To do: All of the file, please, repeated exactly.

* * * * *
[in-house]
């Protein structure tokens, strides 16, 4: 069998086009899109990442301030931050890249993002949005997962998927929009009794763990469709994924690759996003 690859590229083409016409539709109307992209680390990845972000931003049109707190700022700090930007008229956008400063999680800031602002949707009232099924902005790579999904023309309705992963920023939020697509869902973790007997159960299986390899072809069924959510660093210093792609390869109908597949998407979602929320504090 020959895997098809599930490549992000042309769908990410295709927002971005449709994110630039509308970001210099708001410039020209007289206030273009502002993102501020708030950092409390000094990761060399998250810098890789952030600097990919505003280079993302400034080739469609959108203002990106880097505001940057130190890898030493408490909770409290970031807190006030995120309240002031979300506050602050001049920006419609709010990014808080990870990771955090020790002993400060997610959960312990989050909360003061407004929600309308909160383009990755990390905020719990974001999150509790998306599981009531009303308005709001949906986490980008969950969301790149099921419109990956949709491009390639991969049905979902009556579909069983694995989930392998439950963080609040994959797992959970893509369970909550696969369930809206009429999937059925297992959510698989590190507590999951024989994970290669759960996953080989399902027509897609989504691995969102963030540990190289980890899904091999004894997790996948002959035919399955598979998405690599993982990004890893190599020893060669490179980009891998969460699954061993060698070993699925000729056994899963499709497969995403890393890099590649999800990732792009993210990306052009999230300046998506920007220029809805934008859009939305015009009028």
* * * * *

[in-house]
């Protein structure tokens, strides 16, 4: 069998086009899109990442301030931050890249993002949005997962998927929009009794763990469709994924690759996003 690859590229083409016409539709109307992209680390990845972000931003049109707190700022700090930007008229956008400063999680800031602002949707009232099924902005790579999904023309309705992963920023939020697509869902973790007997159960299986390899072809069924959510660093210093792609390869109908597949998407979602929320504090 020959895997098809599930490549992000042309769908990410295709927002971005449709994110630039509308970001210099708001410039020209007289206030273009502002993102501020708030950092409390000094990761060399998250810098890789952030600097990919505003280079993302400034080739469609959108203002990106880097505001940057130190890898030493408490909770409290970031807190006030995120309240002031979300506050602050001049920006419609709010990014808080990870990771955090020790002993400060997610959960312990989050909360003061407004929600309308909160383009990755990390905020719990974001999150509790998306599981009531009303308005709001949906986490980008969950969301790149099921419109990956949709491009390639991969049905979902009556579909069983694995989930392998439950963080609040994959797992959970893509369970909550696969369930809206009429999937059925297992959510698989590190507590999951024989994970290669759960996953080989399902027509897609989504691995969102963030540990190289980890899904091999004894997790996948002959035919399955598979998405690599993982990004890893190599020893060669490179980009891998969460699954061993060698070993699925000729056994899963499709497969995403890393890099590649999800990732792009993210990306052009999230300046998506920007220029809805934008859009939305015009009028």